Director’s note: we’ve scanned a number of wig hair curlers from George Washington’s Ferry Farm, and I thought it would be useful for followers of the Virtual Curation Laboratory to know more about wig hair curlers as presented by a leading expert in this guest blog post–Bernard K. Means.
Laura J. Galke, Field Director/Small Finds Analyst
George Washington Foundation, Fredericksburg, Virginia
Recently, archaeologists excavating at the boyhood home of George Washington unearthed a hand-molded, white clay, wig hair curler. Having uncovered over 200 curlers, what made this discovery unusual was that it is the single example of a hand-made (versus mold made) curler yet found at this domestic site. It is unusual to discover such a high number of curlers from a home: most scholars argue that curlers were used in the manufacture of wigs, not for their weekly maintenance. So why did the Washington family invest in so many curlers?
In the years following the untimely death of George Washington’s father, Augustine, the family struggled financially. Augustine had left the bulk of the Washington family’s plantations, his interest in the Accokeek iron mine, and enslaved laborers to his two sons from his first marriage. George’s mother, Mary, remained a widow, and invested in strategies that allowed the family to compensate for their economic stress by demonstrating gentility in social displays of refined etiquette and dress. These displays included social entertaining at their Fredericksburg home with libations such as tea, chocolate, and punch. Fancy needlework implements allowed George’s sister, Betty, to exhibit her refined skills and graceful deportment. Artifacts recovered around their home demonstrate that their apparel was fashionable and reflected their participation in gentile pursuits such as foxhunting.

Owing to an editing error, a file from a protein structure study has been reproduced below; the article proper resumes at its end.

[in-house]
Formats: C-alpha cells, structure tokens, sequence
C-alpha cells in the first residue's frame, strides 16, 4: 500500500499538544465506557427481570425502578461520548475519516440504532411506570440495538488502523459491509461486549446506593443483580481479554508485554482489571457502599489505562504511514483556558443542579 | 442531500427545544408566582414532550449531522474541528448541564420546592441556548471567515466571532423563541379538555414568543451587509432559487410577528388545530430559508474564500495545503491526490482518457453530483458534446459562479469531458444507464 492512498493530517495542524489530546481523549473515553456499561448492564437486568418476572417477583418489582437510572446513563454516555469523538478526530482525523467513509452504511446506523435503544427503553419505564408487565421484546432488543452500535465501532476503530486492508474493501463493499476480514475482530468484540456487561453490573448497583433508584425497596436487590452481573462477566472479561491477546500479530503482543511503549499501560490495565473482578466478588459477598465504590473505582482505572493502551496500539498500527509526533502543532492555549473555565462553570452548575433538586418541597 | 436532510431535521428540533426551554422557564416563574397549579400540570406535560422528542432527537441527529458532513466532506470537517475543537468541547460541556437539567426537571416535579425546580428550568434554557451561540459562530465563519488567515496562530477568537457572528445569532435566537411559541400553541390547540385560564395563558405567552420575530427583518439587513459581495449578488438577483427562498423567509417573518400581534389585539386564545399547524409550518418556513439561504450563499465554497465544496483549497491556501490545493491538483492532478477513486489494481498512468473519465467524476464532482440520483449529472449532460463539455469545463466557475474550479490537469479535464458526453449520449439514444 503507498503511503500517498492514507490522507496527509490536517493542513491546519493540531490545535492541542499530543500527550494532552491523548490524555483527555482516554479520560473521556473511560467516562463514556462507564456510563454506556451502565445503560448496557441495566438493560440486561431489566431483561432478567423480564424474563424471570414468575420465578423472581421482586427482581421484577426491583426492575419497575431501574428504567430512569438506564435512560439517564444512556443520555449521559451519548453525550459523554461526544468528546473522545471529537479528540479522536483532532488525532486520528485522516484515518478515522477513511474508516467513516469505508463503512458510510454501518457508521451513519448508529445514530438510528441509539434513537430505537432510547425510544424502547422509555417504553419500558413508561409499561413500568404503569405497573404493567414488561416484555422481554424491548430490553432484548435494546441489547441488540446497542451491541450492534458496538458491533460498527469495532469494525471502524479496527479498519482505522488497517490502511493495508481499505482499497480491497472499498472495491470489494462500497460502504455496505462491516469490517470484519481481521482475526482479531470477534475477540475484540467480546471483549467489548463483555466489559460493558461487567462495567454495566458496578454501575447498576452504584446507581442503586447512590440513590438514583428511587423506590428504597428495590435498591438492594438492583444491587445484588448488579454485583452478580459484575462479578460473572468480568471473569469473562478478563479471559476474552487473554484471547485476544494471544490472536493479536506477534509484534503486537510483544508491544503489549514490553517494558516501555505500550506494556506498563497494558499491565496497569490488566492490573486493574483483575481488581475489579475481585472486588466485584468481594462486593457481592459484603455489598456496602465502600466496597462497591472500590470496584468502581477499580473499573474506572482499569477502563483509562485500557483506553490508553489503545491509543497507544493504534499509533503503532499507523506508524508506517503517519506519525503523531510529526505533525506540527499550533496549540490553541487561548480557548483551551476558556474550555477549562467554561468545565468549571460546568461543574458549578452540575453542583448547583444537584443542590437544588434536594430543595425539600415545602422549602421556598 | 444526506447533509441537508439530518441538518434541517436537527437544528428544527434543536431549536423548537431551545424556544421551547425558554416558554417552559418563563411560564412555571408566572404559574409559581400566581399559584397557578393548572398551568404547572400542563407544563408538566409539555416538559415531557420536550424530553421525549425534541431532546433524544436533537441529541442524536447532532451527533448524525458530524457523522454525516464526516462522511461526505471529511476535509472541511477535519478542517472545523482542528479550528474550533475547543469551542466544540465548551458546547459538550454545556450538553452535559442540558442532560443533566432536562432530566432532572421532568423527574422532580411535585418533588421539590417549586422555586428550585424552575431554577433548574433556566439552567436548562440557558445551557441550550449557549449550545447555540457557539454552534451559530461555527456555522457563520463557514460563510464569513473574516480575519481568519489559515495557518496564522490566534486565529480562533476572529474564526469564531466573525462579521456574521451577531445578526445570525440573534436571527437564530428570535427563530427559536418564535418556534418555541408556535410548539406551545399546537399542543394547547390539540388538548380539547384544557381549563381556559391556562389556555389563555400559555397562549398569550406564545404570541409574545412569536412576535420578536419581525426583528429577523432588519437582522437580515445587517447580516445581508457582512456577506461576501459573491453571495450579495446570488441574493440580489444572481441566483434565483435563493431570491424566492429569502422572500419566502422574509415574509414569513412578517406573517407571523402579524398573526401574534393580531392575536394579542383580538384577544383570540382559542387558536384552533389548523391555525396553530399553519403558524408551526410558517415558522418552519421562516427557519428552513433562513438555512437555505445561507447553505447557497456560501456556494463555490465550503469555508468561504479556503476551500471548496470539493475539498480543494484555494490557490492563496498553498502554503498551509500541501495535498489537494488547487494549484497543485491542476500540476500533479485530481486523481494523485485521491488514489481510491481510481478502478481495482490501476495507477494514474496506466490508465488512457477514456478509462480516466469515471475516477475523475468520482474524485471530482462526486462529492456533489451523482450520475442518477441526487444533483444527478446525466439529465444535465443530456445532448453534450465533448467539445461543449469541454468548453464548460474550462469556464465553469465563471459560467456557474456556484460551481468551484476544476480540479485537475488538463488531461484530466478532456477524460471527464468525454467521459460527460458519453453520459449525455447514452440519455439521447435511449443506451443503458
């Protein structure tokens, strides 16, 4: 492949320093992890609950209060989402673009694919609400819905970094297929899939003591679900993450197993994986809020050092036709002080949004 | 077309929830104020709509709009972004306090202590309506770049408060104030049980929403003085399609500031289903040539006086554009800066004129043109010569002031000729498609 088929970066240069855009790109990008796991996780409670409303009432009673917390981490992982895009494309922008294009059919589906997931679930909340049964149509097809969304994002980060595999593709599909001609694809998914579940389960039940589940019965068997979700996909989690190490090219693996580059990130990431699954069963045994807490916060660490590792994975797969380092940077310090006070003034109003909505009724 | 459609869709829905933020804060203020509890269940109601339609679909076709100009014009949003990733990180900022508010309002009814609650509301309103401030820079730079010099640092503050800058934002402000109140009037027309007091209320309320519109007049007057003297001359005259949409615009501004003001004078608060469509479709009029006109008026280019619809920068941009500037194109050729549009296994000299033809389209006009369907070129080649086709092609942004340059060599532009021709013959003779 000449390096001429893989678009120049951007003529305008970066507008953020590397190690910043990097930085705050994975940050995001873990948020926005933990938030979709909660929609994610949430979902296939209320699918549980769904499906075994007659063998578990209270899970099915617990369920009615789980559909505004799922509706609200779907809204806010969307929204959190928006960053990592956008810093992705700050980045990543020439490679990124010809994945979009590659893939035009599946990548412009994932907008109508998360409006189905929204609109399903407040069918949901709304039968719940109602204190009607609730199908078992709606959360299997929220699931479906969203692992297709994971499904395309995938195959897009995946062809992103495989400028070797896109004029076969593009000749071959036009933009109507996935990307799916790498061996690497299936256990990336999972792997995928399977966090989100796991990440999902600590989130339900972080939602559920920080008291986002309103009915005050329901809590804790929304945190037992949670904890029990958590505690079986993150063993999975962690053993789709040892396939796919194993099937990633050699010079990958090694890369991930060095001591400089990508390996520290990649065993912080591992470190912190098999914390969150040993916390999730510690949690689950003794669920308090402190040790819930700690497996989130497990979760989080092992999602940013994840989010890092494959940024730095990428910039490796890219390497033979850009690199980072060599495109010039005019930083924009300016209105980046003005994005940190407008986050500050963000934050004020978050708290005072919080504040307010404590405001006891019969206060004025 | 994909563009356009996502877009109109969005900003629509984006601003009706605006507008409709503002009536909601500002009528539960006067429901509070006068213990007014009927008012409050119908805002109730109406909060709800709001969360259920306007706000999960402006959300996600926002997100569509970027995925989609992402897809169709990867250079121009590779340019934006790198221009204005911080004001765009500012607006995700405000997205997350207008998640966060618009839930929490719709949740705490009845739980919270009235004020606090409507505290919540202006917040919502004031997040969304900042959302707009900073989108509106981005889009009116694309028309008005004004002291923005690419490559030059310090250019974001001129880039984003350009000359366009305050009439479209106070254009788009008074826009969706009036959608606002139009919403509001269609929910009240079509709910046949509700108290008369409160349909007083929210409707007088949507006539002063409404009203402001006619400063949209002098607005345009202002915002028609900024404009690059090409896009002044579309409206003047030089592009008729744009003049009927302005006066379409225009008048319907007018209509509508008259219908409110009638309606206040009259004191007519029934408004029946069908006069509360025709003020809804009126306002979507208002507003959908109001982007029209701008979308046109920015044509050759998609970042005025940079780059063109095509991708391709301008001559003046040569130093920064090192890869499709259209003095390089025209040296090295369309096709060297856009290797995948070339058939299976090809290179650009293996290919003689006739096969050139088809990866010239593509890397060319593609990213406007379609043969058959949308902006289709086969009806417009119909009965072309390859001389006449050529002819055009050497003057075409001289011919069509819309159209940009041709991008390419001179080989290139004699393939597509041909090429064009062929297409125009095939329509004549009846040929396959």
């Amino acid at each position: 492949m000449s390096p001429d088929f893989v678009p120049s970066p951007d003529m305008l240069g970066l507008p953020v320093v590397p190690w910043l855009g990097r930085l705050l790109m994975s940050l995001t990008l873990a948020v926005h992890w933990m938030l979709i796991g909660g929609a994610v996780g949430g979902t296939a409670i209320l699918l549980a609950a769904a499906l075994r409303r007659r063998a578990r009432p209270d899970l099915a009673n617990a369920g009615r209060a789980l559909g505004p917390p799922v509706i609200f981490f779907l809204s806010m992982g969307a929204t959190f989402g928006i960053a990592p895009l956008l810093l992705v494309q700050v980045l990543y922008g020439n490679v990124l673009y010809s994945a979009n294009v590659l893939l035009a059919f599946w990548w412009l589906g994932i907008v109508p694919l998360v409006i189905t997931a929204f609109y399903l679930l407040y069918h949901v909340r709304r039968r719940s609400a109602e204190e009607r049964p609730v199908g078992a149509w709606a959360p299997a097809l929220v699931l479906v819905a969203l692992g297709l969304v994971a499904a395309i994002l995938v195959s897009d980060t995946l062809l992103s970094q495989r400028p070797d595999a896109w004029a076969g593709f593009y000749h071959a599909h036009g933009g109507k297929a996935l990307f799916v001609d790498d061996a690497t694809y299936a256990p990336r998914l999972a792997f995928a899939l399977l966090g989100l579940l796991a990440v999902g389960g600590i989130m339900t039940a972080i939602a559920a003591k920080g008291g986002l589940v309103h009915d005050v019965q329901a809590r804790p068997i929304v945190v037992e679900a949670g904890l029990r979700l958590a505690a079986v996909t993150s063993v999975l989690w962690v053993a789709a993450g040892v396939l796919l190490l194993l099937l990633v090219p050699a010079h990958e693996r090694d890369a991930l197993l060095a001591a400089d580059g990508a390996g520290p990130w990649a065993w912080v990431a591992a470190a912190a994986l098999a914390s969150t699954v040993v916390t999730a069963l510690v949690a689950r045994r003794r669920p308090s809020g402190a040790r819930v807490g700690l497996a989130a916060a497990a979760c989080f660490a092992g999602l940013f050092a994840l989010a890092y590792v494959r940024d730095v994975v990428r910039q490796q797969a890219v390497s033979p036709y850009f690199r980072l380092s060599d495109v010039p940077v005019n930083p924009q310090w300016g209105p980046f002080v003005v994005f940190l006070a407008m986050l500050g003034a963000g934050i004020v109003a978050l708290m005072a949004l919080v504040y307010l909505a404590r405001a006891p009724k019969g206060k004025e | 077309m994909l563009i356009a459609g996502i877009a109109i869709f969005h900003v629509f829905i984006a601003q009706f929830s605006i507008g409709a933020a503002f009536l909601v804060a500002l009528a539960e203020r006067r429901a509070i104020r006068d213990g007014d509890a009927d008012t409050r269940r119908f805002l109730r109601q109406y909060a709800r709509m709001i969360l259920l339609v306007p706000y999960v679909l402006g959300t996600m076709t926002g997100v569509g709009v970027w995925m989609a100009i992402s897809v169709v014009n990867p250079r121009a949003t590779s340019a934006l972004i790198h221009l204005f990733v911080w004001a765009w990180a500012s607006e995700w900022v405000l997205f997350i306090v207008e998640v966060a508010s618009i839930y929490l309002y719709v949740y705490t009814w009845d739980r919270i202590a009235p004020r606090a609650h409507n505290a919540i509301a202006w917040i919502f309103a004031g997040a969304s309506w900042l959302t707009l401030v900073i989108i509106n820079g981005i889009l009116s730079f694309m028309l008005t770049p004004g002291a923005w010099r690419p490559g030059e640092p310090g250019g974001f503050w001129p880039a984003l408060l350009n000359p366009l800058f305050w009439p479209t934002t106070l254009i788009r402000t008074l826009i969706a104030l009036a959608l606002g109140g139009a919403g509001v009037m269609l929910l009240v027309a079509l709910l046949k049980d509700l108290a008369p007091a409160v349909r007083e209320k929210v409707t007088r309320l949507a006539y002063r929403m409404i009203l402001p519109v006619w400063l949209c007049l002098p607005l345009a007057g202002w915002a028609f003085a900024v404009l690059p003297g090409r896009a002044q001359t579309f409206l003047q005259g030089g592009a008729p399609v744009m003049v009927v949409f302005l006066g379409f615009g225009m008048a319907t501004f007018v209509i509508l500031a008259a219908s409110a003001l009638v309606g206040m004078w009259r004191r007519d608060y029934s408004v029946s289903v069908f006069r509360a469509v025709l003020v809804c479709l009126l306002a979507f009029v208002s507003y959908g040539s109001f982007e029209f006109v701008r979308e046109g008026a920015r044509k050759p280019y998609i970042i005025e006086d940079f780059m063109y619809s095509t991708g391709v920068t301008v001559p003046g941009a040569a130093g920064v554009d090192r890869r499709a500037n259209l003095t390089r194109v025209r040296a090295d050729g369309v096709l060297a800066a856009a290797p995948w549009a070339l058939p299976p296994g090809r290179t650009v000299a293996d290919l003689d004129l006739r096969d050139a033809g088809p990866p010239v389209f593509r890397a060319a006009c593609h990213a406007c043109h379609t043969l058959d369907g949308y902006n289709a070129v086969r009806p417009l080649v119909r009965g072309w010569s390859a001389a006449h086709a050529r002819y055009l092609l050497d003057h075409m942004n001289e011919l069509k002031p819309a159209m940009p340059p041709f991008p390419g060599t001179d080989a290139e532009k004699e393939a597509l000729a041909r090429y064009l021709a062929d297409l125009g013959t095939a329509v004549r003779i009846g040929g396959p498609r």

As an emblem of male gentility and authority, a gentleman’s hair was a crucial component of these efforts. George, and his three brothers Samuel, John Augustine, and Charles, each found ways to express their authority and power using their hair. Using documentary and archaeological evidence from their Fredericksburg home, evidence exists that some of these young men pomaded and powdered their own hair while others, notably Samuel, chose to wear wigs. The recovery of hundreds of clay wig hair curlers, a few in the home’s parlor, but concentrated in a dedicated activity area in the family’s eastern work yard (adjacent to their home), reflect the home-based maintenance of wigs by one or more of their enslaved personal servants. Never before has such dramatic evidence for a concentrated, home-based regimen of wig and hair care been recovered.
Furthermore, some of the clay curlers excavated from this site preserve residue from the mid-eighteenth century maintenance of wigs and hair. Drawing on the resources of the College of William and Mary’s Applied Research Center and Virginia Commonwealth University, scanning electron microscopy/x-ray fluorescence and infrared spectroscopy were used to analyze the deposits of the excavated curlers. The results suggest that some of the Washington family curlers retained hair powder while others suggest the use of iron hair pins. Such analysis has never before been performed.
The Washingtons’ social and economic aspirations were supported by this careful attention to this crucial accessory of British gentry male attire. The intensity of wig curling tasks at this site suggests fastidious care and perhaps high maintenance wigs. The identification of such a dedicated wig maintenance area will inform the George Washington Foundation’s recreation of the mid-eighteenth century Washington home and landscape for visitors in the coming years.
1984 Wig, Hairdressing and Shaving Bygones. Shire Publications, Ltd. Aylesbury, Bucks.
Galke, Laura J.
2009 The Mother of the Father of Our Country: Mary Ball Washington’s Genteel Domestic Habits. Northeast Historical Archaeology 38:29-28.
Le Cheminant, Richard
1982 The Development of the Pipeclay Hair Curler- A Preliminary Study. In The Archaeology of the Clay Tobacco Pipe. VII. More Pipes and Kilns from England. BAR British Series 100, edited by Peter Davey.
Muraca, David, John Coombs, Phil Levy, Laura Galke, Paul Nasca, and Amy Muraca
2011 Small Finds, Space, and Social Context: Exploring Agency in Historical Archaeology. Northeast Historical Archaeology 40:1-20.